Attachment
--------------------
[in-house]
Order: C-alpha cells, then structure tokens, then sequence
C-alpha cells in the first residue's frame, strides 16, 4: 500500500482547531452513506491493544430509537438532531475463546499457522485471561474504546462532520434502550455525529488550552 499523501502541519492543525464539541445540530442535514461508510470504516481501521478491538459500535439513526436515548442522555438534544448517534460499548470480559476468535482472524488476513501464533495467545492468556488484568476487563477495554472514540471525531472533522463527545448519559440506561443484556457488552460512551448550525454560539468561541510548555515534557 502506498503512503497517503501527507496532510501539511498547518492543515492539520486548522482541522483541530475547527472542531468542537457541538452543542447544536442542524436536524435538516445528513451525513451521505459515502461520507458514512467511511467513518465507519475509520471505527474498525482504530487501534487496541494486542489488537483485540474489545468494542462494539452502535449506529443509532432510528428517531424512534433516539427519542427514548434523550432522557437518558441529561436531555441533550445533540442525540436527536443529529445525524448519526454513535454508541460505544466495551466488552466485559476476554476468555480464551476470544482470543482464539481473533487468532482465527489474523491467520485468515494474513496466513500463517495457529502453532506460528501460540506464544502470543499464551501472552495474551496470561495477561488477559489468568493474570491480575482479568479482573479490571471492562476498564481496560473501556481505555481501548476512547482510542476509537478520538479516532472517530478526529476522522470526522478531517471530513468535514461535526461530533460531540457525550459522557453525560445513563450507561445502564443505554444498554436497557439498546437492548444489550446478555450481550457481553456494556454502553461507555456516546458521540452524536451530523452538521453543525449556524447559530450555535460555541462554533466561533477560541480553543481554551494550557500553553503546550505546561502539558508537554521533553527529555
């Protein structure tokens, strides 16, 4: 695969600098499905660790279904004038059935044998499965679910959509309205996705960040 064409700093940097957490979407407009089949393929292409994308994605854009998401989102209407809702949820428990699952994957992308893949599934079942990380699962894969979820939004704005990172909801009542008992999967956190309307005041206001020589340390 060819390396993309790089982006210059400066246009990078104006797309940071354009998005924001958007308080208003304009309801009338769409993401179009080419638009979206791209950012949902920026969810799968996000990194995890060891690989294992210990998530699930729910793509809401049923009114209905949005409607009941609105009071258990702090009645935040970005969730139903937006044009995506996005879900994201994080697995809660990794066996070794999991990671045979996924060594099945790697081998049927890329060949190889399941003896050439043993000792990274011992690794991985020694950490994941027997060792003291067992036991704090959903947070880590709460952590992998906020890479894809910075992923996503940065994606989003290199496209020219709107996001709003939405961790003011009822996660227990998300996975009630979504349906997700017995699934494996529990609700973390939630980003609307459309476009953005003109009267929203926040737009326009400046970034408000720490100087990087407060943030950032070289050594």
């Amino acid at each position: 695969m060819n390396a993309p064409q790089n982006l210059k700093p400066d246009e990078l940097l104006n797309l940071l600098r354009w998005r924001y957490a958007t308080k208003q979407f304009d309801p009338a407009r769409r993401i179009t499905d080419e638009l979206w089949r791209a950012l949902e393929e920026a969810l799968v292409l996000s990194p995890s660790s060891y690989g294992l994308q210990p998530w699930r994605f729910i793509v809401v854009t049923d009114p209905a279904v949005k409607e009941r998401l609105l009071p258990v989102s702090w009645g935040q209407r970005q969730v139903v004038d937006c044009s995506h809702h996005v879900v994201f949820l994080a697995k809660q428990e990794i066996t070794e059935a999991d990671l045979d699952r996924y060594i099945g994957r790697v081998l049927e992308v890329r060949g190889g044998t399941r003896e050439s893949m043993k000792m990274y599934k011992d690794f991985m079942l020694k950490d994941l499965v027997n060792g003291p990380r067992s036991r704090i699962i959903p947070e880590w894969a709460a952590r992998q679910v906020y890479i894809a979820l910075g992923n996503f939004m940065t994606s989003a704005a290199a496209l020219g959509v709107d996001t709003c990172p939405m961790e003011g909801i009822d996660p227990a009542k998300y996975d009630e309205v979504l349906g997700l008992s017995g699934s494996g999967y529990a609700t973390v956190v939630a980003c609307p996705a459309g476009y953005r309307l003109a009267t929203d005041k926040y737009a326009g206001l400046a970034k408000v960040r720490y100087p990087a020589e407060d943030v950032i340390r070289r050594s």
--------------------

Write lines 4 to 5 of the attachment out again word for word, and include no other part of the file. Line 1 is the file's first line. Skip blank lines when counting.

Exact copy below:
């Protein structure tokens, strides 16, 4: 695969600098499905660790279904004038059935044998499965679910959509309205996705960040 064409700093940097957490979407407009089949393929292409994308994605854009998401989102209407809702949820428990699952994957992308893949599934079942990380699962894969979820939004704005990172909801009542008992999967956190309307005041206001020589340390 060819390396993309790089982006210059400066246009990078104006797309940071354009998005924001958007308080208003304009309801009338769409993401179009080419638009979206791209950012949902920026969810799968996000990194995890060891690989294992210990998530699930729910793509809401049923009114209905949005409607009941609105009071258990702090009645935040970005969730139903937006044009995506996005879900994201994080697995809660990794066996070794999991990671045979996924060594099945790697081998049927890329060949190889399941003896050439043993000792990274011992690794991985020694950490994941027997060792003291067992036991704090959903947070880590709460952590992998906020890479894809910075992923996503940065994606989003290199496209020219709107996001709003939405961790003011009822996660227990998300996975009630979504349906997700017995699934494996529990609700973390939630980003609307459309476009953005003109009267929203926040737009326009400046970034408000720490100087990087407060943030950032070289050594």
């Amino acid at each position: 695969m060819n390396a993309p064409q790089n982006l210059k700093p400066d246009e990078l940097l104006n797309l940071l600098r354009w998005r924001y957490a958007t308080k208003q979407f304009d309801p009338a407009r769409r993401i179009t499905d080419e638009l979206w089949r791209a950012l949902e393929e920026a969810l799968v292409l996000s990194p995890s660790s060891y690989g294992l994308q210990p998530w699930r994605f729910i793509v809401v854009t049923d009114p209905a279904v949005k409607e009941r998401l609105l009071p258990v989102s702090w009645g935040q209407r970005q969730v139903v004038d937006c044009s995506h809702h996005v879900v994201f949820l994080a697995k809660q428990e990794i066996t070794e059935a999991d990671l045979d699952r996924y060594i099945g994957r790697v081998l049927e992308v890329r060949g190889g044998t399941r003896e050439s893949m043993k000792m990274y599934k011992d690794f991985m079942l020694k950490d994941l499965v027997n060792g003291p990380r067992s036991r704090i699962i959903p947070e880590w894969a709460a952590r992998q679910v906020y890479i894809a979820l910075g992923n996503f939004m940065t994606s989003a704005a290199a496209l020219g959509v709107d996001t709003c990172p939405m961790e003011g909801i009822d996660p227990a009542k998300y996975d009630e309205v979504l349906g997700l008992s017995g699934s494996g999967y529990a609700t973390v956190v939630a980003c609307p996705a459309g476009y953005r309307l003109a009267t929203d005041k926040y737009a326009g206001l400046a970034k408000v960040r720490y100087p990087a020589e407060d943030v950032i340390r070289r050594s």